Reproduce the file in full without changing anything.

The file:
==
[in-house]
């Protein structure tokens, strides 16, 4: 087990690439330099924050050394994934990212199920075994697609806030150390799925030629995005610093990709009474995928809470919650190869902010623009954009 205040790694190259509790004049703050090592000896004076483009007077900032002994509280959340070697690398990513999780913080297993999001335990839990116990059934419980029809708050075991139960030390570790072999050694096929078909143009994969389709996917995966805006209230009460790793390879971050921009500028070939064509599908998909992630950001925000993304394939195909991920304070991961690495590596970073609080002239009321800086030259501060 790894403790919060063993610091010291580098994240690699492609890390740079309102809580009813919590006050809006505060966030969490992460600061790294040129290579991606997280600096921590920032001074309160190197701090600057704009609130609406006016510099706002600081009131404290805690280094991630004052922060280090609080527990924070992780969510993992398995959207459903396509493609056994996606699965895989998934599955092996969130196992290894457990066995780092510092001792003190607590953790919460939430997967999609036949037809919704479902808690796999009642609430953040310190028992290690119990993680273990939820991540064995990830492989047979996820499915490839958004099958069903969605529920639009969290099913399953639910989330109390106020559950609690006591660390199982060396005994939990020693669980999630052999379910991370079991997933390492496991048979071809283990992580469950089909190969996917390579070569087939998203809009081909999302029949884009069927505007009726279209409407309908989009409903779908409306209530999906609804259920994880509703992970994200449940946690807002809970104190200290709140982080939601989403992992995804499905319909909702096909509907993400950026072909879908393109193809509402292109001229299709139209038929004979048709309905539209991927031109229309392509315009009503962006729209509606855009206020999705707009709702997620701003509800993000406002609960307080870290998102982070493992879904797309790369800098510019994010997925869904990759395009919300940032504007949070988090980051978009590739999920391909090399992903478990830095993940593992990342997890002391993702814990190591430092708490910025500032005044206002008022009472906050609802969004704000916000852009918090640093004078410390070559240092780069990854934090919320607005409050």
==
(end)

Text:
[in-house]
């Protein structure tokens, strides 16, 4: 087990690439330099924050050394994934990212199920075994697609806030150390799925030629995005610093990709009474995928809470919650190869902010623009954009 205040790694190259509790004049703050090592000896004076483009007077900032002994509280959340070697690398990513999780913080297993999001335990839990116990059934419980029809708050075991139960030390570790072999050694096929078909143009994969389709996917995966805006209230009460790793390879971050921009500028070939064509599908998909992630950001925000993304394939195909991920304070991961690495590596970073609080002239009321800086030259501060 790894403790919060063993610091010291580098994240690699492609890390740079309102809580009813919590006050809006505060966030969490992460600061790294040129290579991606997280600096921590920032001074309160190197701090600057704009609130609406006016510099706002600081009131404290805690280094991630004052922060280090609080527990924070992780969510993992398995959207459903396509493609056994996606699965895989998934599955092996969130196992290894457990066995780092510092001792003190607590953790919460939430997967999609036949037809919704479902808690796999009642609430953040310190028992290690119990993680273990939820991540064995990830492989047979996820499915490839958004099958069903969605529920639009969290099913399953639910989330109390106020559950609690006591660390199982060396005994939990020693669980999630052999379910991370079991997933390492496991048979071809283990992580469950089909190969996917390579070569087939998203809009081909999302029949884009069927505007009726279209409407309908989009409903779908409306209530999906609804259920994880509703992970994200449940946690807002809970104190200290709140982080939601989403992992995804499905319909909702096909509907993400950026072909879908393109193809509402292109001229299709139209038929004979048709309905539209991927031109229309392509315009009503962006729209509606855009206020999705707009709702997620701003509800993000406002609960307080870290998102982070493992879904797309790369800098510019994010997925869904990759395009919300940032504007949070988090980051978009590739999920391909090399992903478990830095993940593992990342997890002391993702814990190591430092708490910025500032005044206002008022009472906050609802969004704000916000852009918090640093004078410390070559240092780069990854934090919320607005409050």